Similar tales blazed across social media in recent days as thousands of protesters filled the streets in several Nigerian cities to urge the leaders of Africa’s most populous nation to disband the squad. They said it routinely commits the kind of crimes it is supposed to thwart.
Under mounting pressure, the Nigerian Police Force announced Sunday that SARS had been dissolved in response to “the yearnings of the Nigerian people.”
The officers will be redeployed, a spokesman said, and human rights groups will assist in building a replacement squad and guiding a probe into past abuses.
While celebration erupted on the Internet and in the streets, where people cheered and waved Nigerian flags, some expressed concern about men they viewed as dangerous staying on police payroll.
The surprise dissolution came two days after Nigerian President Muhammadu Buhari pledged change. “Our determination to reform the police should never be in doubt,” he tweeted.
The “vast majority” of Nigerian police officers are “patriotic and committed to protecting the lives and livelihoods of Nigerians,” he said, “and we will continue to support them to do their job.”
Security officials banned SARS last week from conducting stop-and-search operations in plain clothes. They also outlawed checkpoints, which Nigerians frequently photographed to warn others on Twitter. (The Nigeria Police Force did not respond to requests for comment on specific allegations.)
Two agents had been apprehended on charges of professional misconduct, including extortion, officials said.
Critics say the problem is widespread.
Amnesty International said in June it had documented 82 cases of the squad’s brutality in the past three years, including “hanging, mock execution, beating, punching and kicking, burning with cigarettes, waterboarding” and other violent tactics.
Hundreds of protesters camped outside a government building in Lagos on Saturday, waving signs that read “END SARS NOW.” Others surrounded the squad’s headquarters in Abuja, the nation’s capital and poured red paint on the road to symbolize violence.
Olaitan, the filmmaker, said officers from the unit had pulled him over five times.
Before the kidnapping, he’d viewed the grim routine as a fact of life. He’s young and has dreadlocks, he said, so police tend to see him as a “yahoo boy,” or a fraudster.
“It’s a profiling thing,” Olaitan said. “That’s how you know you’re not getting kidnapped — they ask, “Are you a yahoo boy?’ The brazenness of it. A kidnapper wouldn’t stop you in traffic.”
In the past, he wriggled out of tense encounters with cash or by mentioning his father, who was a politician. Now he doesn’t drive after dark.
On that October night last year, he said, the officers drained his bank account. His lawyer called the police station. Nothing happened.
“You kind of give up on these things,” Olaitan said.
SARS formed in 1992 to combat armed robbery with “the element of surprise,” founder Simeon Danladi Midenda told the Nigerian news site Vanguard.
“The secret behind the successes of the original SARS was its facelessness,” the former police commissioner said in the 2017 interview. “We operated in plain clothes and used plain vehicles that could not be associated with security or any government agency.”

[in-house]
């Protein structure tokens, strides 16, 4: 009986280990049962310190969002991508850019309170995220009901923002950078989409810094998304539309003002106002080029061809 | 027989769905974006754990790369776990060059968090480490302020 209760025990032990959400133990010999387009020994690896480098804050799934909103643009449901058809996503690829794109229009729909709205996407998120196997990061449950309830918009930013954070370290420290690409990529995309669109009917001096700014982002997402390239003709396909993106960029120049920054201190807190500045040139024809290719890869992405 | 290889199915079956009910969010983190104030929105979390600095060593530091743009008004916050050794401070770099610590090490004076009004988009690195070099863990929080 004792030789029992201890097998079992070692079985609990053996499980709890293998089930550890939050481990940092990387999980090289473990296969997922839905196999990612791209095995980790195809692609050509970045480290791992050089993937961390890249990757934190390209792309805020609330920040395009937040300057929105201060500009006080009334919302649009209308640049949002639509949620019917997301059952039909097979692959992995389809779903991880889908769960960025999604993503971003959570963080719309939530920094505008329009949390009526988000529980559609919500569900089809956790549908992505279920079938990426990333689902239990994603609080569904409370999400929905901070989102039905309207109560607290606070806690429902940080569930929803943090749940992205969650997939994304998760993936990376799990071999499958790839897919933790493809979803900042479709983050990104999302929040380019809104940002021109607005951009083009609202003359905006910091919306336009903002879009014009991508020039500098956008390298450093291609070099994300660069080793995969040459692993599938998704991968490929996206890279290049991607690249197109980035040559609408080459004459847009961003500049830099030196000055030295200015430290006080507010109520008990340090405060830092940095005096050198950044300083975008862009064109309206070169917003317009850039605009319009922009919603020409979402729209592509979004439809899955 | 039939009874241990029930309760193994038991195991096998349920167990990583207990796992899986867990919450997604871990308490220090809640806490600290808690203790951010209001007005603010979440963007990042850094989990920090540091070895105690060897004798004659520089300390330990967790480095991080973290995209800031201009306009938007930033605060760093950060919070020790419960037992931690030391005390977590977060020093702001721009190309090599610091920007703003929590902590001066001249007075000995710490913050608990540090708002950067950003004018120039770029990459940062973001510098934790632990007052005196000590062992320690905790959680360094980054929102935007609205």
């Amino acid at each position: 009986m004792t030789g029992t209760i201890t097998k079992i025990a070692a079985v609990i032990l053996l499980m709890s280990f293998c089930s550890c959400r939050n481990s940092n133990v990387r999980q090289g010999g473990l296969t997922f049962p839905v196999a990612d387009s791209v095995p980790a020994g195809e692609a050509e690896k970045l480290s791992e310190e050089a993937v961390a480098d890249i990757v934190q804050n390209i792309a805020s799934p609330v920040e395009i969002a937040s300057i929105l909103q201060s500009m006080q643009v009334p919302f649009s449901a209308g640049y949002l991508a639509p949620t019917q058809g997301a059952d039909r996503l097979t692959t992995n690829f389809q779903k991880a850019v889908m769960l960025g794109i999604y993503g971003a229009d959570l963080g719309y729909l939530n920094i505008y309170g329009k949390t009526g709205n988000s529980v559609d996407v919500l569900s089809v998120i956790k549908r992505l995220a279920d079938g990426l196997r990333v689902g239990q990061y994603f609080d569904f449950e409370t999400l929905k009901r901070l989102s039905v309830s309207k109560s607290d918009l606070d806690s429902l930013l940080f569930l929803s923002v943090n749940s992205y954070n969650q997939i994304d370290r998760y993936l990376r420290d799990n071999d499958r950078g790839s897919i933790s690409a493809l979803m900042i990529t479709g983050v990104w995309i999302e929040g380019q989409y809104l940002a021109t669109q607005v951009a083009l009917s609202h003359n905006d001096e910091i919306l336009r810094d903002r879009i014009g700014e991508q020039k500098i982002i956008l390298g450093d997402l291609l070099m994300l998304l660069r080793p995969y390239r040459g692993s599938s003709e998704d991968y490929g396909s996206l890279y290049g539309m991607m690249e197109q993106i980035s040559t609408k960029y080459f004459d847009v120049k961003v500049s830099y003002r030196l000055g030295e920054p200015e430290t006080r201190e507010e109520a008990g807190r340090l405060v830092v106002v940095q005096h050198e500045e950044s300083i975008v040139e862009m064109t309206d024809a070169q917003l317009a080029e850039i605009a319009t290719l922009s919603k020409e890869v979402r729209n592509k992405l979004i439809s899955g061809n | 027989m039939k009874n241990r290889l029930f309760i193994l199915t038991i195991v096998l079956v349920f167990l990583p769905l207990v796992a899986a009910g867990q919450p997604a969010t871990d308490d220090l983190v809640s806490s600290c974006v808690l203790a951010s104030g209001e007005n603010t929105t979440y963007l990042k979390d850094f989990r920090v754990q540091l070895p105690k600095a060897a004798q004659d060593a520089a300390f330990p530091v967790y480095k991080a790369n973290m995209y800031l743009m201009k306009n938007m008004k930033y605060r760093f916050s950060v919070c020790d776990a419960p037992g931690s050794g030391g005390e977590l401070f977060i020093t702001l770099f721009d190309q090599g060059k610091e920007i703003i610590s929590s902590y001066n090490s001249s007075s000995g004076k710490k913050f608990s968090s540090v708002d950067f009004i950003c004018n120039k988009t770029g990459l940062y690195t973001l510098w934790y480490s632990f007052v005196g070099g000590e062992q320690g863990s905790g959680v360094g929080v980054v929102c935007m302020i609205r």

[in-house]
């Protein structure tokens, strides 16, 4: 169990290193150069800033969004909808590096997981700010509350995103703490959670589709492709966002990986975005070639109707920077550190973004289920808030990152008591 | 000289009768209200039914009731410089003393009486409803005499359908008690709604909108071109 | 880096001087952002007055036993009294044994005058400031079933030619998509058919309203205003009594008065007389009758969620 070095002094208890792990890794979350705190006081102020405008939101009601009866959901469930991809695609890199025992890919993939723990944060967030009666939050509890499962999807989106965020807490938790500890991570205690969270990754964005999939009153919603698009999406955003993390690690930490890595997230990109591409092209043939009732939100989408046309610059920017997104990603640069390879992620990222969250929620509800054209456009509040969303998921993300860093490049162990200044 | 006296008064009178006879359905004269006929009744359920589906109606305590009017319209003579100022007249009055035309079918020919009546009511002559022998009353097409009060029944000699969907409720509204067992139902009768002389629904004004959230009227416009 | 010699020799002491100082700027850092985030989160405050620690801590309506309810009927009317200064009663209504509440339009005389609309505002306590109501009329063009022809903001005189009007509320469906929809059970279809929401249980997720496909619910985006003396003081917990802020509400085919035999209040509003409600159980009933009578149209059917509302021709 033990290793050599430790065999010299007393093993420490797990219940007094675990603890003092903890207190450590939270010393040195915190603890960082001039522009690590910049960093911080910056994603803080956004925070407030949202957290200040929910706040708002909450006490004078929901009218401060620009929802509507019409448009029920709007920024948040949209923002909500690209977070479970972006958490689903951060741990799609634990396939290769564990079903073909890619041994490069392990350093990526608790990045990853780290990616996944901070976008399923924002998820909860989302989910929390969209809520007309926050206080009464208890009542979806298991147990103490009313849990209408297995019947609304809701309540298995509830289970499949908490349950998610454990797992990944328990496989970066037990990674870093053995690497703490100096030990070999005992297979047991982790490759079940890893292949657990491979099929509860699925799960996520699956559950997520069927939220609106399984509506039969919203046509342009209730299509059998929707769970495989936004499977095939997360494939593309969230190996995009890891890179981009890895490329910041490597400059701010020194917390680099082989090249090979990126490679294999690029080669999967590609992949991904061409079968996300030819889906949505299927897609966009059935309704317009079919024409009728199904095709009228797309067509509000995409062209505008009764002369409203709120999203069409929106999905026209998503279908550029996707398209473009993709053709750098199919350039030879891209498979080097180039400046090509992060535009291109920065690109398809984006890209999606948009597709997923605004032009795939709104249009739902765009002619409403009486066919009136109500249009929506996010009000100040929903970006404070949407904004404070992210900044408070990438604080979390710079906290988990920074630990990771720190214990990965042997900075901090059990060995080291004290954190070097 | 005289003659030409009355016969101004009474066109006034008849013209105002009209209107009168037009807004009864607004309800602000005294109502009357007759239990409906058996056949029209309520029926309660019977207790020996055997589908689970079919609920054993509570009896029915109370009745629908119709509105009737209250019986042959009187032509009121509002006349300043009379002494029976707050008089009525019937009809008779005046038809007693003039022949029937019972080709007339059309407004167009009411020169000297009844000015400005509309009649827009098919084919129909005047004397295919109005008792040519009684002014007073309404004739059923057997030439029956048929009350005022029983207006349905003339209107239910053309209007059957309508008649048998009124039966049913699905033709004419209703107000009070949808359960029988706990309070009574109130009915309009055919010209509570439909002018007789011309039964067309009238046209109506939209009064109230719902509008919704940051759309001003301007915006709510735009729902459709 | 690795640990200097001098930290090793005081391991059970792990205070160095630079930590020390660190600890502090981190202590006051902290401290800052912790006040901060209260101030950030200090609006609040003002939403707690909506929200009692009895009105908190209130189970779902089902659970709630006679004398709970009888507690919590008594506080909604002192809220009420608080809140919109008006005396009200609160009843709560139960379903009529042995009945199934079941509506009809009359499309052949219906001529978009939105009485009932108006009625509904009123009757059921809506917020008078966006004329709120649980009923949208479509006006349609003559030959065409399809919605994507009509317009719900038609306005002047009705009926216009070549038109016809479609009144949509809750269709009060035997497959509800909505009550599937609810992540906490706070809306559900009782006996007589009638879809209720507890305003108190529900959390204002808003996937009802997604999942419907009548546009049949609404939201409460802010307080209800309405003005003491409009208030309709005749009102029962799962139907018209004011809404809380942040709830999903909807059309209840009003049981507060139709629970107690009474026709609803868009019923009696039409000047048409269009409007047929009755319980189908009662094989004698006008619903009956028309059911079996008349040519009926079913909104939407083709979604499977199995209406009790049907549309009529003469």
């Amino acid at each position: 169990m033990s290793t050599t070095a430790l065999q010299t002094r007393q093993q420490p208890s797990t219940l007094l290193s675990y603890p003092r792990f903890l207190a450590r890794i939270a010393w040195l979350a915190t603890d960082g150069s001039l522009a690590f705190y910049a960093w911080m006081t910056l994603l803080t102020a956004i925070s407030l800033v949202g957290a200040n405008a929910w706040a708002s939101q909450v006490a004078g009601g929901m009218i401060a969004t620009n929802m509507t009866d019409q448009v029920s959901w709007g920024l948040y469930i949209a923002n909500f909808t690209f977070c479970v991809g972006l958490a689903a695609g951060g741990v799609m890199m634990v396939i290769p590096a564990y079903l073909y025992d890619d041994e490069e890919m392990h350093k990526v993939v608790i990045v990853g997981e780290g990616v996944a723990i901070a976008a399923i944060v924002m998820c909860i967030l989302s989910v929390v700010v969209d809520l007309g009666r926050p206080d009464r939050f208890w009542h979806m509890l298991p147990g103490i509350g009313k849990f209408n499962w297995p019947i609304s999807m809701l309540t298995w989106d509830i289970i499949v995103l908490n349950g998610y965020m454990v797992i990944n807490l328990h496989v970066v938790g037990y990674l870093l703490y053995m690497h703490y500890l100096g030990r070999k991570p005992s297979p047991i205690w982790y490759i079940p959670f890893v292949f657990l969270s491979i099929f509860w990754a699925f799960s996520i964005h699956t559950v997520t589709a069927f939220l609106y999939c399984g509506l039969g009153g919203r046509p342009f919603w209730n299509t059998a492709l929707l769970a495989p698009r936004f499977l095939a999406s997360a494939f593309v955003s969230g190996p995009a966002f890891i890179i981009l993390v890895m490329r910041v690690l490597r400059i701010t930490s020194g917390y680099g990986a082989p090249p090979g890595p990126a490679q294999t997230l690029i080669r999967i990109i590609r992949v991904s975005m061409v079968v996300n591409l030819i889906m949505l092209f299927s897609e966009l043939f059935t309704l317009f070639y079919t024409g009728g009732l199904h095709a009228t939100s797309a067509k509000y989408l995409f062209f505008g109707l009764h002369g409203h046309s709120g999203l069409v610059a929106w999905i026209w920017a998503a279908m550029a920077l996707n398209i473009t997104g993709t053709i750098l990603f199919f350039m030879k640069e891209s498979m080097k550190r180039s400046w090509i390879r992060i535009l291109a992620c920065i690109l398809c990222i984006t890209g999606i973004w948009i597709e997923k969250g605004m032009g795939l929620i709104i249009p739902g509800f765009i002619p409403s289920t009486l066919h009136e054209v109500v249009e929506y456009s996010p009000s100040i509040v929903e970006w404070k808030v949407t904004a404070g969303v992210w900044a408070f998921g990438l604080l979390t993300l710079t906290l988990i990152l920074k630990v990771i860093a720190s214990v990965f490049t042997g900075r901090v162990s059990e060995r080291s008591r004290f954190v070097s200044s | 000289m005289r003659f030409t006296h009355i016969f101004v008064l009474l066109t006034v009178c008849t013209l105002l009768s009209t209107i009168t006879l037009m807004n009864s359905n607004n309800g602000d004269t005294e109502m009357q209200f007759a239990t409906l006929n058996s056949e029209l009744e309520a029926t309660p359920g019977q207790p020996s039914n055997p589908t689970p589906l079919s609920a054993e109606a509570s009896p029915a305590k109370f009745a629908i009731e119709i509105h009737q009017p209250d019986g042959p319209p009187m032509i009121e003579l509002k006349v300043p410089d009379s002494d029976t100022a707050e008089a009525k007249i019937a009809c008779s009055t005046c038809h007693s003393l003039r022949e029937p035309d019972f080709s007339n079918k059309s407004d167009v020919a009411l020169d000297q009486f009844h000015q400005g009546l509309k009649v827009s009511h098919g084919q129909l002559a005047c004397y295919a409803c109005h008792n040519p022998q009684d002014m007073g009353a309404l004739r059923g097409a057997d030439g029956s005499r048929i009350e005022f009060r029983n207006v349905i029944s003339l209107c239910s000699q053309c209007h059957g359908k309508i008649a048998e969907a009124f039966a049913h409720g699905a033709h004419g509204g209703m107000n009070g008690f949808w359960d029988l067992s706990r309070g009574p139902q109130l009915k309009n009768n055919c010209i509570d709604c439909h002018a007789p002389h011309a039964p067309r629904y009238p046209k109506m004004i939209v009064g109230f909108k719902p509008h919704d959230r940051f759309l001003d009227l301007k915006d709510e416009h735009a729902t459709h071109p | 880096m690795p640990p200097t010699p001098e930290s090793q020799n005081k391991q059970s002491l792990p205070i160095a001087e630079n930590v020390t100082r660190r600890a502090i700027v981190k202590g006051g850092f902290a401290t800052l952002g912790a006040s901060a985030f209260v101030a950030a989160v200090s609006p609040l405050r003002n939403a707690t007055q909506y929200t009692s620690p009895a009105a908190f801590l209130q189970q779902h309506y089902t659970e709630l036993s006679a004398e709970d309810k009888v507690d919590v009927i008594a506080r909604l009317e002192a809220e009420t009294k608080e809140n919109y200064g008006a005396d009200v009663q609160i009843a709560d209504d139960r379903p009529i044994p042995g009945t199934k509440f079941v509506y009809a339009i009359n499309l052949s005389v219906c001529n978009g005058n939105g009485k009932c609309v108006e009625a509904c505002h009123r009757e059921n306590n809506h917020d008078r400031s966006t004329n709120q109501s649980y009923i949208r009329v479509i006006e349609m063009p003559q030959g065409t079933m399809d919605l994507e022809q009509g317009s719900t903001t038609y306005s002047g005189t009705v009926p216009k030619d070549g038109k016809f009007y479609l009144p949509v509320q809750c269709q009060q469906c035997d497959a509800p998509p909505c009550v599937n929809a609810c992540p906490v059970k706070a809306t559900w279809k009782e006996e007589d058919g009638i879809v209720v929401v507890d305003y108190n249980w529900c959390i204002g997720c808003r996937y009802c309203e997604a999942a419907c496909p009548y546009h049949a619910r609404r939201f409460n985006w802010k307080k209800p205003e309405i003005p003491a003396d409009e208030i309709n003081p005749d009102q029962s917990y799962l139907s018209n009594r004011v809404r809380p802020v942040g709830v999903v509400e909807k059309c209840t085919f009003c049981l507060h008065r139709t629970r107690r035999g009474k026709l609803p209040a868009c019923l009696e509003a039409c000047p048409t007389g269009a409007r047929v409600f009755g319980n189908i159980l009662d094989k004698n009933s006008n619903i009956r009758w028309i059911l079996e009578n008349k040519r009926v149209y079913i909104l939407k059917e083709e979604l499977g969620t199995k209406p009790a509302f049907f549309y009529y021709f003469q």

But over the years, critics say, officers took advantage of that stealth mandate, ordering people off the road and taking their valuables without cause.
“SARS has made itself a nuisance and a tool of oppression,” said JJ Omojuwa, a Nigerian blogger with 933,000 followers on Twitter.
Temi Afolabi, a lawyer in Lagos, said officers have a reputation for searching phones at random and detaining people for outrageous reasons.
“If there is one mention of dollars or if you have one White friend, they say, ‘Oh, this is evidence of fraud,’ ” he said.
They scanned his phone at one checkpoint in February and scoured his car. When he protested, he said, they ordered him into a convoy of unmarked vehicles. No one said where they were going or why.
Afolabi, 29, began to panic and thought of his cousin, who was getting married the next day.
“If I disappear tonight, they’re not going to be able to have the wedding,” he remembered thinking. “I’m a groomsman.”
Mercifully, he said, the convoy stopped. Afolabi dashed out of his car with his key in his pocket. He waited under a streetlight at a busy intersection until the police drove away.
“What could they chase me for?” he said. “I had nothing on me.”
Texts from American friends got one tech founder in trouble.
Yele Bademosi, chief executive of Bundle Africa, a mobile payment company in Lagos, said his business cards didn’t clear things up when SARS officers pulled him over in September 2019 and asked how he made money.
“I was talking to White people,” the 29-year-old said, “so I must be taking money from White people.”
The officers ordered him onto an unmarked bus, he said, where he spent the next four hours watching the men stop car after car.
Throughout the ride, he said, officers kept asking him for money. His wallet, however, was practically empty.
“One said, ‘You’re a nice looking guy,’ ” he said. “ ‘Don’t make us rearrange your face.’ ”
The officers forced him to open his banking apps and drove him to an ATM, he said. Then they dumped him at a gas station at 3 a.m.
These days, Bademosi turns away whenever he sees police. Fury grips him.
The episode gave him a business idea: a special ATM password that fools predators with a fake, tiny account balance.